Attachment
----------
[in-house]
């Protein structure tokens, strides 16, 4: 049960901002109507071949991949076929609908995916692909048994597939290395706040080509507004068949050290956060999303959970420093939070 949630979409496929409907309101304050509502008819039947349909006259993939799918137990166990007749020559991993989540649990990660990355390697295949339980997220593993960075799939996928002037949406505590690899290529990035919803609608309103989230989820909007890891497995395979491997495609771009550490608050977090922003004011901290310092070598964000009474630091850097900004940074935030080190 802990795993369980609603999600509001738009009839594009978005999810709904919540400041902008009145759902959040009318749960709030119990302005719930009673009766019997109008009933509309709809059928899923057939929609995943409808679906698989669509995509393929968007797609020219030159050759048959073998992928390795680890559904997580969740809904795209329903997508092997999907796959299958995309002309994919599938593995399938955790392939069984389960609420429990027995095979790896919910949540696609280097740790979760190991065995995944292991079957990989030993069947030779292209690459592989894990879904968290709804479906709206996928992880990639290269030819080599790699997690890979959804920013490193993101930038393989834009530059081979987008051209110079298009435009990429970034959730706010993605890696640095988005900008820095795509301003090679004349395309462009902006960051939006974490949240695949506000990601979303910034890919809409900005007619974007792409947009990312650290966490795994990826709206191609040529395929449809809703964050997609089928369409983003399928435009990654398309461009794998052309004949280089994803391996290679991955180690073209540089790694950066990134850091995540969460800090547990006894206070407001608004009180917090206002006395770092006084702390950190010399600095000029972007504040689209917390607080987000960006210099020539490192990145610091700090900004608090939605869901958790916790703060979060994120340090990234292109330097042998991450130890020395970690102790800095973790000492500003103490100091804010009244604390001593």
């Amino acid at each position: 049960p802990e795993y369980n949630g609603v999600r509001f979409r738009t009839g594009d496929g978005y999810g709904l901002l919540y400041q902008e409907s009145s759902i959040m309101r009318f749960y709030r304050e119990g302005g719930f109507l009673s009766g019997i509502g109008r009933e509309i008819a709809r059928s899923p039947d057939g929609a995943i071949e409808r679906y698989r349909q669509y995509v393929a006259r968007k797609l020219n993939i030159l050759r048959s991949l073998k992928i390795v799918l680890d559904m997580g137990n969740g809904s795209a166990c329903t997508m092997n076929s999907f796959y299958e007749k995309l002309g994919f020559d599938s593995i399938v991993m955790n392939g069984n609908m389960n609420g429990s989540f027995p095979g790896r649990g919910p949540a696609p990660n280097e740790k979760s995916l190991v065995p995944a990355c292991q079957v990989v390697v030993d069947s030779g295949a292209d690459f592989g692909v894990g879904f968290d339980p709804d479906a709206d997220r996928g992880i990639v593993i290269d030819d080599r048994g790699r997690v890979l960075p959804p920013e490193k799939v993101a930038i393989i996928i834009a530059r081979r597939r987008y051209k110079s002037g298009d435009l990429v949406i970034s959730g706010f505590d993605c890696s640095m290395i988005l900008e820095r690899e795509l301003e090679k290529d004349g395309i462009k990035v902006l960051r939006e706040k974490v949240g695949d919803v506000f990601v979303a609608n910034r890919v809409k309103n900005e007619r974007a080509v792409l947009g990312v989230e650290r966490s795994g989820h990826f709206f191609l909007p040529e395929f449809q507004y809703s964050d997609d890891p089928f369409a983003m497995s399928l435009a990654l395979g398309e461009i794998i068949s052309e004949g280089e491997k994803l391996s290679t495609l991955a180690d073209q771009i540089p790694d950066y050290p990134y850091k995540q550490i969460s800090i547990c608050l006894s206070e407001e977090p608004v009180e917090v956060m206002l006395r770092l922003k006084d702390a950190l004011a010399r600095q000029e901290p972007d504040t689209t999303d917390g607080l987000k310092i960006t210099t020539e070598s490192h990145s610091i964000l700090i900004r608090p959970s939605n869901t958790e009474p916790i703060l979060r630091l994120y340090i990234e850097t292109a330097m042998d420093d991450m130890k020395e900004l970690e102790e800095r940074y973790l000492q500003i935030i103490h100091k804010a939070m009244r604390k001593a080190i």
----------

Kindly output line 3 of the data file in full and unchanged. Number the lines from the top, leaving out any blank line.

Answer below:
């Amino acid at each position: 049960p802990e795993y369980n949630g609603v999600r509001f979409r738009t009839g594009d496929g978005y999810g709904l901002l919540y400041q902008e409907s009145s759902i959040m309101r009318f749960y709030r304050e119990g302005g719930f109507l009673s009766g019997i509502g109008r009933e509309i008819a709809r059928s899923p039947d057939g929609a995943i071949e409808r679906y698989r349909q669509y995509v393929a006259r968007k797609l020219n993939i030159l050759r048959s991949l073998k992928i390795v799918l680890d559904m997580g137990n969740g809904s795209a166990c329903t997508m092997n076929s999907f796959y299958e007749k995309l002309g994919f020559d599938s593995i399938v991993m955790n392939g069984n609908m389960n609420g429990s989540f027995p095979g790896r649990g919910p949540a696609p990660n280097e740790k979760s995916l190991v065995p995944a990355c292991q079957v990989v390697v030993d069947s030779g295949a292209d690459f592989g692909v894990g879904f968290d339980p709804d479906a709206d997220r996928g992880i990639v593993i290269d030819d080599r048994g790699r997690v890979l960075p959804p920013e490193k799939v993101a930038i393989i996928i834009a530059r081979r597939r987008y051209k110079s002037g298009d435009l990429v949406i970034s959730g706010f505590d993605c890696s640095m290395i988005l900008e820095r690899e795509l301003e090679k290529d004349g395309i462009k990035v902006l960051r939006e706040k974490v949240g695949d919803v506000f990601v979303a609608n910034r890919v809409k309103n900005e007619r974007a080509v792409l947009g990312v989230e650290r966490s795994g989820h990826f709206f191609l909007p040529e395929f449809q507004y809703s964050d997609d890891p089928f369409a983003m497995s399928l435009a990654l395979g398309e461009i794998i068949s052309e004949g280089e491997k994803l391996s290679t495609l991955a180690d073209q771009i540089p790694d950066y050290p990134y850091k995540q550490i969460s800090i547990c608050l006894s206070e407001e977090p608004v009180e917090v956060m206002l006395r770092l922003k006084d702390a950190l004011a010399r600095q000029e901290p972007d504040t689209t999303d917390g607080l987000k310092i960006t210099t020539e070598s490192h990145s610091i964000l700090i900004r608090p959970s939605n869901t958790e009474p916790i703060l979060r630091l994120y340090i990234e850097t292109a330097m042998d420093d991450m130890k020395e900004l970690e102790e800095r940074y973790l000492q500003i935030i103490h100091k804010a939070m009244r604390k001593a080190i």